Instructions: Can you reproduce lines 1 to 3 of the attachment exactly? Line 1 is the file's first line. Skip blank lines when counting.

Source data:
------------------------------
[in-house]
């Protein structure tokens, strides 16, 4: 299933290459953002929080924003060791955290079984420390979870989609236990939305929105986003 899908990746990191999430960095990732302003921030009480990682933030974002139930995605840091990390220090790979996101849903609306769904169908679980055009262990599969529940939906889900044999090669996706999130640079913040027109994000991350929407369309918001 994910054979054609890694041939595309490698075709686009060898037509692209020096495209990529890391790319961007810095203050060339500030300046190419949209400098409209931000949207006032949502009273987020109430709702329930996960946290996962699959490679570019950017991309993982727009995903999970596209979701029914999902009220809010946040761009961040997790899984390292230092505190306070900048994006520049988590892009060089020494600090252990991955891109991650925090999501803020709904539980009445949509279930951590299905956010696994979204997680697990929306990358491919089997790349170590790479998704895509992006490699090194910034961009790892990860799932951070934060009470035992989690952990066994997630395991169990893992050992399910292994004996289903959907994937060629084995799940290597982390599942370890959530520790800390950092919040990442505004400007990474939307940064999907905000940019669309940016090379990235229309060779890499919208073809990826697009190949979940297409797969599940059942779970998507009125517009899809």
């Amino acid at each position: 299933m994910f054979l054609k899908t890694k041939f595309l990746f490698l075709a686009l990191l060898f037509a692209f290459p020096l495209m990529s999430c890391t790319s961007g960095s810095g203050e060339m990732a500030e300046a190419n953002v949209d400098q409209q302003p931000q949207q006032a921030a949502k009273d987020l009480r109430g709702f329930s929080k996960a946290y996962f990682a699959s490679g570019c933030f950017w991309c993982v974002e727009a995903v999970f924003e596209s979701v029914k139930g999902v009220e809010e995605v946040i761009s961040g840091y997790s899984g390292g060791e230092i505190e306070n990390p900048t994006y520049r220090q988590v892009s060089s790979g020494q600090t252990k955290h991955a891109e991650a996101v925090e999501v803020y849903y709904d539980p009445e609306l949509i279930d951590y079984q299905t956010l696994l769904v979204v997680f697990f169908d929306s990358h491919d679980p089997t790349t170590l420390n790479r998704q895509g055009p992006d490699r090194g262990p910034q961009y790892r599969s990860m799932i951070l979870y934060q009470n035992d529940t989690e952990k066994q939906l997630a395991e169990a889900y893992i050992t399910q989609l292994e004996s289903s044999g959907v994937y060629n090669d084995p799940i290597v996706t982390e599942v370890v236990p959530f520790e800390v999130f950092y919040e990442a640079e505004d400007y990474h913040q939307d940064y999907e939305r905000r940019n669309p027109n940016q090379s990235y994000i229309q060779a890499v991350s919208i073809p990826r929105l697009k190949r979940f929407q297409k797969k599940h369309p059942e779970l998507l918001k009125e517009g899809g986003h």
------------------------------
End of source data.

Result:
[in-house]
């Protein structure tokens, strides 16, 4: 299933290459953002929080924003060791955290079984420390979870989609236990939305929105986003 899908990746990191999430960095990732302003921030009480990682933030974002139930995605840091990390220090790979996101849903609306769904169908679980055009262990599969529940939906889900044999090669996706999130640079913040027109994000991350929407369309918001 994910054979054609890694041939595309490698075709686009060898037509692209020096495209990529890391790319961007810095203050060339500030300046190419949209400098409209931000949207006032949502009273987020109430709702329930996960946290996962699959490679570019950017991309993982727009995903999970596209979701029914999902009220809010946040761009961040997790899984390292230092505190306070900048994006520049988590892009060089020494600090252990991955891109991650925090999501803020709904539980009445949509279930951590299905956010696994979204997680697990929306990358491919089997790349170590790479998704895509992006490699090194910034961009790892990860799932951070934060009470035992989690952990066994997630395991169990893992050992399910292994004996289903959907994937060629084995799940290597982390599942370890959530520790800390950092919040990442505004400007990474939307940064999907905000940019669309940016090379990235229309060779890499919208073809990826697009190949979940297409797969599940059942779970998507009125517009899809």
């Amino acid at each position: 299933m994910f054979l054609k899908t890694k041939f595309l990746f490698l075709a686009l990191l060898f037509a692209f290459p020096l495209m990529s999430c890391t790319s961007g960095s810095g203050e060339m990732a500030e300046a190419n953002v949209d400098q409209q302003p931000q949207q006032a921030a949502k009273d987020l009480r109430g709702f329930s929080k996960a946290y996962f990682a699959s490679g570019c933030f950017w991309c993982v974002e727009a995903v999970f924003e596209s979701v029914k139930g999902v009220e809010e995605v946040i761009s961040g840091y997790s899984g390292g060791e230092i505190e306070n990390p900048t994006y520049r220090q988590v892009s060089s790979g020494q600090t252990k955290h991955a891109e991650a996101v925090e999501v803020y849903y709904d539980p009445e609306l949509i279930d951590y079984q299905t956010l696994l769904v979204v997680f697990f169908d929306s990358h491919d679980p089997t790349t170590l420390n790479r998704q895509g055009p992006d490699r090194g262990p910034q961009y790892r599969s990860m799932i951070l979870y934060q009470n035992d529940t989690e952990k066994q939906l997630a395991e169990a889900y893992i050992t399910q989609l292994e004996s289903s044999g959907v994937y060629n090669d084995p799940i290597v996706t982390e599942v370890v236990p959530f520790e800390v999130f950092y919040e990442a640079e505004d400007y990474h913040q939307d940064y999907e939305r905000r940019n669309p027109n940016q090379s990235y994000i229309q060779a890499v991350s919208i073809p990826r929105l697009k190949r979940f929407q297409k797969k599940h369309p059942e779970l998507l918001k009125e517009g899809g986003h």